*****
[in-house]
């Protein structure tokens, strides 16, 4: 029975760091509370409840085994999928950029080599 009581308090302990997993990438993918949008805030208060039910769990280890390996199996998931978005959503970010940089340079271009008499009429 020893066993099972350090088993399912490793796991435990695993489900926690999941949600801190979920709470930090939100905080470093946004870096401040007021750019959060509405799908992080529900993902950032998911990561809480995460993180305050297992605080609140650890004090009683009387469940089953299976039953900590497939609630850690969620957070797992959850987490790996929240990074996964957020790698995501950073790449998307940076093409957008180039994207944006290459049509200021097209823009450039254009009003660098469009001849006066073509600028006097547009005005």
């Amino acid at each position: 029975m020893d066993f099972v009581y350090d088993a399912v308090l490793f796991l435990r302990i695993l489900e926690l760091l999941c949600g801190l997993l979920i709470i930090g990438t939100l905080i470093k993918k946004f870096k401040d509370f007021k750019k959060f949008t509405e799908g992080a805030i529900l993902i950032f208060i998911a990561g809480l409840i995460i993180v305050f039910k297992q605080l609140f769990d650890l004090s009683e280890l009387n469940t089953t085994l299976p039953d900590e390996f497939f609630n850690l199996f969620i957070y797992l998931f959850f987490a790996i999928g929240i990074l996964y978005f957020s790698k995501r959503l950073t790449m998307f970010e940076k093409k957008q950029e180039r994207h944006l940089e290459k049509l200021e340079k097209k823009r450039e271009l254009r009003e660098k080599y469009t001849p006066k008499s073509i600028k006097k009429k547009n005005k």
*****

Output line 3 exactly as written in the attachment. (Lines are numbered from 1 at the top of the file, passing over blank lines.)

């Amino acid at each position: 029975m020893d066993f099972v009581y350090d088993a399912v308090l490793f796991l435990r302990i695993l489900e926690l760091l999941c949600g801190l997993l979920i709470i930090g990438t939100l905080i470093k993918k946004f870096k401040d509370f007021k750019k959060f949008t509405e799908g992080a805030i529900l993902i950032f208060i998911a990561g809480l409840i995460i993180v305050f039910k297992q605080l609140f769990d650890l004090s009683e280890l009387n469940t089953t085994l299976p039953d900590e390996f497939f609630n850690l199996f969620i957070y797992l998931f959850f987490a790996i999928g929240i990074l996964y978005f957020s790698k995501r959503l950073t790449m998307f970010e940076k093409k957008q950029e180039r994207h944006l940089e290459k049509l200021e340079k097209k823009r450039e271009l254009r009003e660098k080599y469009t001849p006066k008499s073509i600028k006097k009429k547009n005005k």